Chen et al., reported that it is not surprising that inaccurate patients beliefs regarding cure from cancer treatment arise, indeed although patients received accurate information about their metastatic disease, frequently they think that they were treated for cure; and even when presented with accurate information many patients may retain inaccurate beliefs. It is clear, that there are psychological denial behaviour that our patient active to protect themselves from ideas of cancer, but especially of death.
It is clear, that patients with advanced or metastatic lung cancer do not understand their prognosis deeply. In fact, sometimes their prognosis appears overestimate, changing the sensations of utilize of end of life palliative treatment of (8,9), reducing its quality.
In the study, in about 80% of patients were evaluated not only for expectation regarding RT, but also about chemotherapy. The results showed that patients with inaccurate beliefs about RT were significantly more likely to also have inaccurate beliefs about chemotherapy. These concept, underline than independently from the kind of palliative treatment, patients present the same attitude of beliefs, regarding their survival.
This interesting paper brings to our knowledge the difficult issue of expectations of palliative treatment in patients with incurable lung cancer. This issue is very intricate because includes not only the beliefs of our patients but in particularly, the relationship of communication between physician, patients and their family. In this study, there is no difference between patients that received accurate information compared with who never received accurate information. It is our care and responsibility, to give to our patients the most accurate information about disease, survival and treatment strategy. For patient who will never receive accurate information, it will very difficult to understand limit and merits of every single treatment strategy, beyond psychological aspect (10,11). In fact, patient’s denial is the primary impediment to realistic treatment expectations, and this situations, require adequate support strategy to help patients with terminal illness and management strategy. In addition, could be interesting evaluate the difference in treatment-compliance between patients that present high expectations of effectiveness from patients with low expectations of effectiveness of RT or other treatment. High expectations could be increase compliance to palliative treatment, improving QoL of our patients.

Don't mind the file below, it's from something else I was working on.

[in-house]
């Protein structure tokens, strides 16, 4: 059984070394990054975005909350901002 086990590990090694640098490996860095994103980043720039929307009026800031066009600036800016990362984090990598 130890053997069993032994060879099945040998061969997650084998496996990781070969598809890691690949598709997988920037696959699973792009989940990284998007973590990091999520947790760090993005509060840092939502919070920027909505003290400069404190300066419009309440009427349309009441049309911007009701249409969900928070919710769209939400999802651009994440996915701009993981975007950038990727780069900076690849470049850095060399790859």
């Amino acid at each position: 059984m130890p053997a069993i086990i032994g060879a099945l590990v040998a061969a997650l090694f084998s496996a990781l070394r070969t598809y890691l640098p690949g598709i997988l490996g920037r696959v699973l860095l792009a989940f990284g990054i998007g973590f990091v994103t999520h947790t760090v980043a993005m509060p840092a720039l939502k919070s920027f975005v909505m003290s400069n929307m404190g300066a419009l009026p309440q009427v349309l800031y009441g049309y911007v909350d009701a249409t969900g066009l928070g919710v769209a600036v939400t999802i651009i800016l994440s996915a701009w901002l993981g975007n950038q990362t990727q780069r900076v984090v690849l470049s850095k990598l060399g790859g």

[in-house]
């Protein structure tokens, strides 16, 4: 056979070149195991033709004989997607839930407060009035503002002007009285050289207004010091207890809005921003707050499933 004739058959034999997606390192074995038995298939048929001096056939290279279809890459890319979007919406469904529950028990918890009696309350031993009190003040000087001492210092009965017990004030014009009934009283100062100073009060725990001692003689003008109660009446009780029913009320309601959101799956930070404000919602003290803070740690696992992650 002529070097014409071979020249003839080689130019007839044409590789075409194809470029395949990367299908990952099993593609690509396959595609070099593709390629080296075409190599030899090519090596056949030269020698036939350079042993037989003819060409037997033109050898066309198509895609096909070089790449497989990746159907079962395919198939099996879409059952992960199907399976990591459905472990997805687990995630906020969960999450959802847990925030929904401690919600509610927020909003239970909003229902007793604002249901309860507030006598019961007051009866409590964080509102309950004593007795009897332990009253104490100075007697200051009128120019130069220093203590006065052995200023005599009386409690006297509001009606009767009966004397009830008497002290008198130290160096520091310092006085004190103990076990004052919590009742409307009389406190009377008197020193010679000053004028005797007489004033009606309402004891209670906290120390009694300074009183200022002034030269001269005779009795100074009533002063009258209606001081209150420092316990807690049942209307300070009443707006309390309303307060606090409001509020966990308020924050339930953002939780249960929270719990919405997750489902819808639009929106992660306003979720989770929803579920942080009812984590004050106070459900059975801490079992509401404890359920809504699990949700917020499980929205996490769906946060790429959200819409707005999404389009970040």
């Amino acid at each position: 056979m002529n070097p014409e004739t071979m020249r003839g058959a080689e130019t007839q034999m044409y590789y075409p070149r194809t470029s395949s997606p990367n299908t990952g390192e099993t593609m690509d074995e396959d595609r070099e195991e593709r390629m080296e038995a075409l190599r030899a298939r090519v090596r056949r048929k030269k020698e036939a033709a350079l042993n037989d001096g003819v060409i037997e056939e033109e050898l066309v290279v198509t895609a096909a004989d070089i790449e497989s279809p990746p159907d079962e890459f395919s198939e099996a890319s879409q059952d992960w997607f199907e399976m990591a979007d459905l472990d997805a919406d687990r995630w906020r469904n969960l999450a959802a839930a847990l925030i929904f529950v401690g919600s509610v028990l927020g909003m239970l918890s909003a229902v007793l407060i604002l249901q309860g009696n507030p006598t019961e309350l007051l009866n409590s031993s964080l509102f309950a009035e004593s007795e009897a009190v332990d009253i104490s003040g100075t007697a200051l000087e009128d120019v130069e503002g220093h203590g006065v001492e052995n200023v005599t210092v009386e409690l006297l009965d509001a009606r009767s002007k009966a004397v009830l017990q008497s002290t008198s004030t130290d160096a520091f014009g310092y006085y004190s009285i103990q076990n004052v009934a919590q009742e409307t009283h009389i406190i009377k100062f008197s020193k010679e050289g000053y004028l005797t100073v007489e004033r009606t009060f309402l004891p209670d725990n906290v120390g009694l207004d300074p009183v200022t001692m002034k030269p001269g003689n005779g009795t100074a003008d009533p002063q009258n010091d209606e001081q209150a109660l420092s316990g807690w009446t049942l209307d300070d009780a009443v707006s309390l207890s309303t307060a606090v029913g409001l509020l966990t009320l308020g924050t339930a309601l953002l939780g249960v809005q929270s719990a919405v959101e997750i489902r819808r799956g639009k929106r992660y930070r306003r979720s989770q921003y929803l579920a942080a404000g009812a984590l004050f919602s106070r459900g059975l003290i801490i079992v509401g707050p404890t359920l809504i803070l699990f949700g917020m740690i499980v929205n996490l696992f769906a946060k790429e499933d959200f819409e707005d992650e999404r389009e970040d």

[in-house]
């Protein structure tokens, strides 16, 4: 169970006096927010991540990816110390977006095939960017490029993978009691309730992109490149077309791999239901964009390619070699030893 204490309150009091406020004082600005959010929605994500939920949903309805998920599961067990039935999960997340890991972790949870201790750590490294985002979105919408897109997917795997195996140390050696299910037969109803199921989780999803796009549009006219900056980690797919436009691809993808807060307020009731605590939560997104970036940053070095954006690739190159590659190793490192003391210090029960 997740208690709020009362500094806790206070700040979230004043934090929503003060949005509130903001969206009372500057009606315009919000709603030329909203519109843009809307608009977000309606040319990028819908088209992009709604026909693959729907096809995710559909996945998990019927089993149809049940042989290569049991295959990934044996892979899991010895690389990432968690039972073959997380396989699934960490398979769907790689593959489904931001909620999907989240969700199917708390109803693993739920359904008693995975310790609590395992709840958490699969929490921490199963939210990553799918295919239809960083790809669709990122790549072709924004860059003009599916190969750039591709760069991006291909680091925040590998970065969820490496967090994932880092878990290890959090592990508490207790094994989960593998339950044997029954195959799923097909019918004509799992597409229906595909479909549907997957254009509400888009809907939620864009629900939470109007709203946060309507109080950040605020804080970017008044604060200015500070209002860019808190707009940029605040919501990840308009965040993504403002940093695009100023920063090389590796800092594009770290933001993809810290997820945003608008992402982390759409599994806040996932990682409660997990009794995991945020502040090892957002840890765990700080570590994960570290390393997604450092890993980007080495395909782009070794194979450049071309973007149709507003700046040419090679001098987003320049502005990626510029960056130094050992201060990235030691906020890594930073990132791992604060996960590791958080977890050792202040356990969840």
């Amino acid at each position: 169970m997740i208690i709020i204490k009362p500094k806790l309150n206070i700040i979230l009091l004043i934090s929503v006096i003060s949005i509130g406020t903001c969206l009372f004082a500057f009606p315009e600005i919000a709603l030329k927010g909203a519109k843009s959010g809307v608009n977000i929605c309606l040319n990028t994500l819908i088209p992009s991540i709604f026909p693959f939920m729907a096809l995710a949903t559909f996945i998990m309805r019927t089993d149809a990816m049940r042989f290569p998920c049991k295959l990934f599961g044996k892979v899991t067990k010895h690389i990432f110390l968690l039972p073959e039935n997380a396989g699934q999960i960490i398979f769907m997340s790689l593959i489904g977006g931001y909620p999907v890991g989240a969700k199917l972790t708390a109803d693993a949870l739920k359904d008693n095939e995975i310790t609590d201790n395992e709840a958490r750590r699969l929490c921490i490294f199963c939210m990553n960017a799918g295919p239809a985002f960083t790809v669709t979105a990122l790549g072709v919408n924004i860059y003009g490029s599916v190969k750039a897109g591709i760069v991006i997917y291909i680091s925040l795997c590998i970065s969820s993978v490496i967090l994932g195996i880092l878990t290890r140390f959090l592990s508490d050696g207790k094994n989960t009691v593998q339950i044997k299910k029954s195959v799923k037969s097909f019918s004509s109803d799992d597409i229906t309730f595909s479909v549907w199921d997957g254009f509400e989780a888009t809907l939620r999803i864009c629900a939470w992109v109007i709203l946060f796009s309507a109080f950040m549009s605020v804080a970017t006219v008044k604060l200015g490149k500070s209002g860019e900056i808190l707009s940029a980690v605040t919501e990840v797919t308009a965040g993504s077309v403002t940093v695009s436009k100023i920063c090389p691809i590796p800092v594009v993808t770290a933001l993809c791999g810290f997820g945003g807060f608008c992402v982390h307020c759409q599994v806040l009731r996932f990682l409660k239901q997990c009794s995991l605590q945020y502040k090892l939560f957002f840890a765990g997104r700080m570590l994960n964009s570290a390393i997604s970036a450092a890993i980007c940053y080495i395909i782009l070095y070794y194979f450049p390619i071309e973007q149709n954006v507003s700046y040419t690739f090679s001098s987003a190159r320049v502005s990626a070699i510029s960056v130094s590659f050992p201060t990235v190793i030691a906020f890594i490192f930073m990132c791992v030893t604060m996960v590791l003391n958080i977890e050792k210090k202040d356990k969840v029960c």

In our patients that receive palliative treatment, we should consider expectations of effectiveness as outcome of treatment and not consider these expectations similar between patients and physician.
Disclosure: The authors declare no conflict of interest.